A Polish Christian born at the end of the 19th century, Karolina has a story which only survives because of Gestapo records — no one involved survived the Holocaust. But that does nothing to lessen the bravery, selflessness, and tragedy of Karolina's tale.
In July of 1944, the Nazis raided Karolina's simple home in Poland and found two Jews hiding in the cellar. The two Jewish fugitives were executed right there, while Karolina was arrested, interrogated, and tortured. Her life story comes from the Nazi records of her questioning:
I never went to school. Until I was 13 years old I lived with my parents, and then went to Germany where I worked for five years for a farmer...then I returned to Dubkow, where I stayed with my sister until 1934. I helped my sister with farm work...Until the outbreak of the war I made a living in road construction. Subsequently I had different jobs, as laundress, maid, etc., and until my arrest I worked in the kitchen...I am single and have a daughter...She is 20 years old. I have no assets and don't expect to have any in the future. I don't belong to any political party...I don't care about politics.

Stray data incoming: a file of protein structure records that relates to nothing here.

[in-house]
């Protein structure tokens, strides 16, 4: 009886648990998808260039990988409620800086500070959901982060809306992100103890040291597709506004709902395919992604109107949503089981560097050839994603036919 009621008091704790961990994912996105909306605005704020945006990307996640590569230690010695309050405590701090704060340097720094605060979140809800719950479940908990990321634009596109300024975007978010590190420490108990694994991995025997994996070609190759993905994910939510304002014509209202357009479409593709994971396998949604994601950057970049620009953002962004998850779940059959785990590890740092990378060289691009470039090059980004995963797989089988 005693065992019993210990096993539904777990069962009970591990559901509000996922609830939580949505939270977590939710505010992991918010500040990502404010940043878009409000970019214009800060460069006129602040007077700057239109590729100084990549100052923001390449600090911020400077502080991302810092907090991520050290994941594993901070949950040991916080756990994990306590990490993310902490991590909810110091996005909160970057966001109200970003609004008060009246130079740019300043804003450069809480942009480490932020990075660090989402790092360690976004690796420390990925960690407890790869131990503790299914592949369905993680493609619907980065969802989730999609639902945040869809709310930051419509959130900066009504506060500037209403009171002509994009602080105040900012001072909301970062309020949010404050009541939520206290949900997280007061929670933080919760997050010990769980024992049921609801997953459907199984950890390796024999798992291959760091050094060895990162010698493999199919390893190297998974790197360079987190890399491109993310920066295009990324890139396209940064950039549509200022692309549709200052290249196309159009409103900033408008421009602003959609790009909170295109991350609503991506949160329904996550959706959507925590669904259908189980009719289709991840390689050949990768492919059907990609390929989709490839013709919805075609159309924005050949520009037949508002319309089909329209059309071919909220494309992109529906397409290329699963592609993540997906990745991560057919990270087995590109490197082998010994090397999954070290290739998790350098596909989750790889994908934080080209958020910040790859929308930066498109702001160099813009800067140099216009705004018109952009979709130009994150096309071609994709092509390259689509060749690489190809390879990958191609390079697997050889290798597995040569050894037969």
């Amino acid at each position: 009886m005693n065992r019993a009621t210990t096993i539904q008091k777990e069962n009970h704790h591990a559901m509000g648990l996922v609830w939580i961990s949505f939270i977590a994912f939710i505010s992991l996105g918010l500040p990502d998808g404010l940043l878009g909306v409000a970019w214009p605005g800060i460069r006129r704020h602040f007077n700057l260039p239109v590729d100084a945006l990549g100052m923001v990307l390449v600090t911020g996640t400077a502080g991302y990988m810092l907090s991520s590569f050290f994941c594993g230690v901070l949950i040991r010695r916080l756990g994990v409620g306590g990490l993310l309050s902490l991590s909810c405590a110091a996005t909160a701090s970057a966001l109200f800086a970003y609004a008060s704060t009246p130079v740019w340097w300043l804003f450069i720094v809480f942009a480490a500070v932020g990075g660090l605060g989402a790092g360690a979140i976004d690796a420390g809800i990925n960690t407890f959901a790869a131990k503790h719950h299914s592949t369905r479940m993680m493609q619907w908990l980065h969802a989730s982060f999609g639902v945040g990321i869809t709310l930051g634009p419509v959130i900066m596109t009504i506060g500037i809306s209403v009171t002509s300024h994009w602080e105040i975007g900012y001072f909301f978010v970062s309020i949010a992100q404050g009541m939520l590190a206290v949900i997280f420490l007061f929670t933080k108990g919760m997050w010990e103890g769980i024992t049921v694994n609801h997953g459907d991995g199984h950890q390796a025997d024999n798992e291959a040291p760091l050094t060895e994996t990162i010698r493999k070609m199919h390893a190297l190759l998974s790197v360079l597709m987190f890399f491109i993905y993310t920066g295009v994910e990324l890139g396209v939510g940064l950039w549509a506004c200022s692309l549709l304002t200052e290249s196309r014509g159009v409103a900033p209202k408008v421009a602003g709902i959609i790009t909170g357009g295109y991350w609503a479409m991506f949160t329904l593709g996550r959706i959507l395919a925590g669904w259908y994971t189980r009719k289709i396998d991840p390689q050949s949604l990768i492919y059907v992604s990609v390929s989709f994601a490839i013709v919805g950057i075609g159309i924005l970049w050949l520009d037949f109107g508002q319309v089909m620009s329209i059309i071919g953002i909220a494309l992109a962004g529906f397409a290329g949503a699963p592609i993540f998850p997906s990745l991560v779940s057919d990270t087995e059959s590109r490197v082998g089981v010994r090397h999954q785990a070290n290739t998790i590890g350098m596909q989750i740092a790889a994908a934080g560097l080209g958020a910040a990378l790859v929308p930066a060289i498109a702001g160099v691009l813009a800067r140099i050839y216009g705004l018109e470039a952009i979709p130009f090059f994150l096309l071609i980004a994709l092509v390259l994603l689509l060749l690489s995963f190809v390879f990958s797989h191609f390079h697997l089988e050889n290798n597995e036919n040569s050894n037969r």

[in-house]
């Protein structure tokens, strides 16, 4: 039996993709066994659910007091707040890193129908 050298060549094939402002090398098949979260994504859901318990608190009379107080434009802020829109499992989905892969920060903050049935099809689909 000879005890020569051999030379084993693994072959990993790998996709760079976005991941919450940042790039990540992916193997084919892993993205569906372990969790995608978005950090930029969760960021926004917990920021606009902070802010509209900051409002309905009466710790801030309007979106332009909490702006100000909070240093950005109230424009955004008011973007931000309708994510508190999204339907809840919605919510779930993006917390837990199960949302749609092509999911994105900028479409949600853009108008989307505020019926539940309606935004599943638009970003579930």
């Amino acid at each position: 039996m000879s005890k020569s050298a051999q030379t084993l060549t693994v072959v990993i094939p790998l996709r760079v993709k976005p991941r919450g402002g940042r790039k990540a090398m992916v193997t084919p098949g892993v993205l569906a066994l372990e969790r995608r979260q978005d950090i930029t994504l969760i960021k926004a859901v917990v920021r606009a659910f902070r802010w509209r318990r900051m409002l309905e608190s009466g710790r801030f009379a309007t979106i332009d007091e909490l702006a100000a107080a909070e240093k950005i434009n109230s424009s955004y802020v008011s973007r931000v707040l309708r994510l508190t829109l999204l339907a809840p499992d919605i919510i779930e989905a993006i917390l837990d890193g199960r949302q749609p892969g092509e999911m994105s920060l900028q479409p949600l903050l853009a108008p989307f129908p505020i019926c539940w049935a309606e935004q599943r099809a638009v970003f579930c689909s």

Karolina told the Nazis that six weeks before the raid, she had met the two Jewish young men who asked her to shelter them. Althought she knew that hiding Jews meant she risked her own life, Karolina took them to her home. They slept on the floor and stayed locked inside while she went to work each day.
Being illiterate, the poor woman signed her "confession" with three crosses.
On August 10, Karolina was sent to prison, where she awaited her trial. Two weeks later, the Nazi judicial system condemned her to death. The three judges, while sentencing Karolina to die, admitted that the verdict was pointless: "It therefore seems to the court that the crime of the accused is not so grave as to justify her execution, especially in view of the fact that this sentence will not deter others." The judges most likely said this because they believed that all of the Jews in the area had already been murdered.
Karolina Juszczykowska was executed on January 9, 1945. The names of the two Jewish men are unknown, as Karolina only knew their first names — Janek and Paul. But for her attempt to save the lives of these two precious souls, Karolina was posthumously named a Righteous Gentile by Yad Vashem. May the memories of all three be a blessing.